Building DOS gaming PCs

Last Updated on May 8, 2023 by Dave Farquhar

The ultimate DOS gaming PC is a topic that I’ve seen come up in forums frequently, and that I’ve been asked directly a number of times. I guess since I published advice on running DOS games on Windows PCs on two continents, people figured I knew something about that. I guess I fooled them!

The trouble is that no single PC can really be the “ultimate” DOS game machine. Well, not if your goal is to be able to optimally run everything from early 1980s titles designed for the original IBM PC up to the last DOS version of Quake. I learned that the hard way in 1995 or 1996, even before Quake existed.

I can’t remember anymore if it was 1995 or 1996. A friend of a friend had been saving up for a computer, and he finally had enough, so I came in to St. Louis from college for a weekend to help him turn that pile of cash into a computer. We spent the day Saturday buying parts, and Saturday night building it all into a working PC. And the first thing he wanted to play was a game called Tank Wars, a DOS game all our other friends used to enjoy on their 486s.

It was unplayable on his shiny new Pentium. You’d hit the key to aim, and you couldn’t. Your turret just instantly turned 180 degrees. Whether it was the higher clock speed or the internal caches or one of the other funky optimizations that generation of processors gained, the game just couldn’t handle a Pentium.

Something like that happened with every generation of PC. Some games couldn’t handle the latest and greatest, and had to be left behind. Gone, but not necessarily forgotten.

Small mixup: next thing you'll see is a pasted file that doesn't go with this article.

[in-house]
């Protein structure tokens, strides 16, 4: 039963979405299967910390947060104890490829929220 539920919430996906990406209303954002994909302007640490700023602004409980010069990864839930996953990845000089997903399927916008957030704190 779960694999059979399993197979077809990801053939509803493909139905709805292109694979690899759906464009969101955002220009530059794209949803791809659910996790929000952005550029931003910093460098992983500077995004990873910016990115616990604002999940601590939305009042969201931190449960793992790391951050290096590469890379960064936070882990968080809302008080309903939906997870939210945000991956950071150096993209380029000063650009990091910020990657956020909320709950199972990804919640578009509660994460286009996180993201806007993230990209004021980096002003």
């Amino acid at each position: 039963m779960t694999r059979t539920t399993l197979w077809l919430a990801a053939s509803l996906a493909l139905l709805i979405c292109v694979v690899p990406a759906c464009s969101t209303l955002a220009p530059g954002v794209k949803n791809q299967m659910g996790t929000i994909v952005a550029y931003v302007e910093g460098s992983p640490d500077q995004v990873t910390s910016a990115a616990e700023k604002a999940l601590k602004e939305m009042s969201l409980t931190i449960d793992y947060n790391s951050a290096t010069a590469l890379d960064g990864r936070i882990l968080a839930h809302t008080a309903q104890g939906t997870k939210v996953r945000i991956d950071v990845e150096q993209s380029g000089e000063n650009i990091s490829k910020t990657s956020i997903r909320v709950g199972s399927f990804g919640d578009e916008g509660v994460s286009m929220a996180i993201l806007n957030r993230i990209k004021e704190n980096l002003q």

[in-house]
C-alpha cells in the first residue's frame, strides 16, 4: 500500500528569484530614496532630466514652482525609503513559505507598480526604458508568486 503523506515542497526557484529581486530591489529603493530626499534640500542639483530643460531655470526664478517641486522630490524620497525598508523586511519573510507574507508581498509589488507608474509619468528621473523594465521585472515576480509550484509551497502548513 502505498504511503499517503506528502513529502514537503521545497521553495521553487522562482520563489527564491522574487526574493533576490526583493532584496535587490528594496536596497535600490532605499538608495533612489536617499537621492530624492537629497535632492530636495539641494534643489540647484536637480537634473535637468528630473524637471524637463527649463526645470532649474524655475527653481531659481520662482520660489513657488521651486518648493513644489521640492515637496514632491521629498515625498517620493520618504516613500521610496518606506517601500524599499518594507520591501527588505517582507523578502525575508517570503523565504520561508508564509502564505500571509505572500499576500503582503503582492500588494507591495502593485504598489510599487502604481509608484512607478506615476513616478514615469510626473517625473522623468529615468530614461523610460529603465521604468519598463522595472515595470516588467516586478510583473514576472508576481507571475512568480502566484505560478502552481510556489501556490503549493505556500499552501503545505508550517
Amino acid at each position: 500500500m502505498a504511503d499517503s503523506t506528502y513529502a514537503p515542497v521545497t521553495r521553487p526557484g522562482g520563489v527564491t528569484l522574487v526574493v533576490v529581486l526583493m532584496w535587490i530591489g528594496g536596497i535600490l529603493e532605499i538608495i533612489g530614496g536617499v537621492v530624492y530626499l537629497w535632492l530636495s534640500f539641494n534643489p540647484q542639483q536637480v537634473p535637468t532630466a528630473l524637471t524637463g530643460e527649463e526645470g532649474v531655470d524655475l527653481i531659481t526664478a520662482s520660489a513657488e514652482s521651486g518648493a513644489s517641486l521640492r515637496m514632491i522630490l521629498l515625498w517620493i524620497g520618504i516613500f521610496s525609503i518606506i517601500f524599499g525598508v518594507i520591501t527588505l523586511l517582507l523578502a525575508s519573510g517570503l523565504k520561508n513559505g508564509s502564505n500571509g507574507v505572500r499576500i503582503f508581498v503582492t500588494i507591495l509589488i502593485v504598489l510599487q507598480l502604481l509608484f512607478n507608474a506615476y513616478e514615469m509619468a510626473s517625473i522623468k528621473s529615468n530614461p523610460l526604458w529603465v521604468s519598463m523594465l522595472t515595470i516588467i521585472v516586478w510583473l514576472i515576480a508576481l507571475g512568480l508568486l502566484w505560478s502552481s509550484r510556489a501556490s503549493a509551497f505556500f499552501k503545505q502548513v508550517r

The only way to get a DOS machine that runs everything equally well is to use DOSBox and emulate, since you can specify the processor type and speed for it to aim for. Even with that approach, not everything runs perfectly, but it’s getting better all the time. But a modern computer emulating an old computer just isn’t the same for everyone.

Maybe you’re not one of them, and that’s great for you if you aren’t. You can just run DOSBox on any modern-ish PC that can handle its requirements and be happy. Just about anything made since 2003 or 2004 should do just fine.

But if something just doesn’t feel right without the quirks of a CRT screen, the sound of a particular machine’s fan and drives, and the feel of a particular keyboard–all those hard-to-describe pieces of the retro experience–then you’re going to have to build or rebuild a box. Probably more than one of them, depending on the eras you want to cover.

What eras?

That in itself is a problem. Everyone draws the lines differently. So I’ll draw some. You’ll probably disagree with me about where I drew some of them. But you should learn enough along the way to be able to decide which eras you care about, re-draw the lines to suit yourself, and be happy. That’s the most important thing.


I’m going to say pre-1987 on this. It was 1987 or so that game makers started responding to the growing demand for entertainment software for IBM and compatible PCs. Prior to 1987, there wasn’t much of anything that made kids lust for an IBM, but just about every other computer out there had something that nobody else had.

The IBM PC, in its standard early 1980s configuration
An original IBM PC in its stock configuration isn’t a good game machine but a few additions can make it work.

You can go a few different directions to get something for this era. An original IBM PC or XT is always a nice choice. It was the standard, and those machines are as likely as any to hold their current value. And chances are, you can afford IBM now. Another nice choice would be something from the Tandy 1000 line. Tandy was huge in this era, so developers went out of their way to make sure their stuff ran on their machines. Plus, Tandys had enhanced graphics and sound that some games took advantage of. A Leading Edge Model D would also work, as it was an extremely popular clone of the era. In many ways it’s the original generic beige box, but it was also many people’s first experience with DOS.